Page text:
How an Air Force’s Data on its Strikes Can Save Lives After the Fight.
Let’s say you’re a bomb-disposal expert, and you have been assigned to clear a country of the many unexploded ordnance items that litter the battlefields and cities after a war. (Every war results in such lethal refuse; people are still finding all manner of unexploded ordnance in Europe — from land-mines to rockets to air-dropped bombs — almost seventy years after World War Two.)
So you have a dangerous job on your hands.
Now let’s say one of the combatants, which presents itself as modern, responsible and concerned for your well-being and the well-being of civilians, knew exactly what it had fired, and had a solid set of evidence about where the duds were. Would you want that combatant to give you its list? Put another way, would you want to know where the known duds were, and what each dud was, so that you might go find them, approach them, and destroy or disable them with minimal risk to you and to anyone else?
Of course you would.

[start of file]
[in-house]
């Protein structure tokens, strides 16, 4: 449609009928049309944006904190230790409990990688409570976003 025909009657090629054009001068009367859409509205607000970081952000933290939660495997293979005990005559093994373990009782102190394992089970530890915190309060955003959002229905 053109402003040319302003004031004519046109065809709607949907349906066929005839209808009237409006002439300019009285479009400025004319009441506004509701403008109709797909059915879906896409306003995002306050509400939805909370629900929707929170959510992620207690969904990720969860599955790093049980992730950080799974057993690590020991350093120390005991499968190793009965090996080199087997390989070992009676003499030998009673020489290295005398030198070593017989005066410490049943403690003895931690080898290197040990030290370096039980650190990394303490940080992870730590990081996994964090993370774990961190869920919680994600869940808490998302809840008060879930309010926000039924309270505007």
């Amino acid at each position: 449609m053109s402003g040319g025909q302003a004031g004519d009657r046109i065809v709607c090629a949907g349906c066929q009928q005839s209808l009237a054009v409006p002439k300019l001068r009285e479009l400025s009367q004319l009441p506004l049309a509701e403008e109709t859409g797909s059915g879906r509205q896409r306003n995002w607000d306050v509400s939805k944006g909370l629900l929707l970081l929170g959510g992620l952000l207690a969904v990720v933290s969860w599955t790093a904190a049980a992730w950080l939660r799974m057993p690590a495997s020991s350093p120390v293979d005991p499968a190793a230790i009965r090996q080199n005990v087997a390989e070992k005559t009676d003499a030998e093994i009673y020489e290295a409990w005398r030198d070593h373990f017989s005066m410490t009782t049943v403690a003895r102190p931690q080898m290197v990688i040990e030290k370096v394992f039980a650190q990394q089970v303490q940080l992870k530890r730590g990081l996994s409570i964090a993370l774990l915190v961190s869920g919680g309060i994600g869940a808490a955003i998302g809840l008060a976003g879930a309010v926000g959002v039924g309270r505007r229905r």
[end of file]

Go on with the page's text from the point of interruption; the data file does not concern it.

Now let’s say that a few months after you asked for this information, the combatant gave you a partial list, telling you the locations and rough weight of each item but not telling you what each dud was, what fuze (and fuze setting) it employed, and how best to render it safe. With this information you could make a useful map. After that you would have figure out by yourself what each dud was and what to do about it.
How would you feel about that?
On The New York Times, a report on the possibilities for post-conflict accountability inherent to the West’s now widespread use of sophisticated targeting sensors in attack aircraft, and the slow advance toward sharing this information with the people who could use it to safeguard lives, including their own.
ABOUT THE PHOTOGRAPH
An unexploded 500-pound bomb, apparently of the MK series used by many Western air forces, on the desert floor in eastern Libya at the scene of a series of NATO airstrikes last year. Found by the author. 2011.
a.) Problem—My flowers aren’t growing. b.) well, I water them every day, they have good soil, and they’re in the shade. c.) “I think my flowers will grow better if they’re in the sun, than in the shade. d.) I put one pot of flowers in the shade, and one in the sun, making sure to keep everything else (amount of water, type of soil) the same. e.) My flowers in the sun grew better than my flowers in the shade. f.) Flowers grow better in the sun. g.) From now on, I will plant my flowers in the sun.
SUPER DUPER. R_R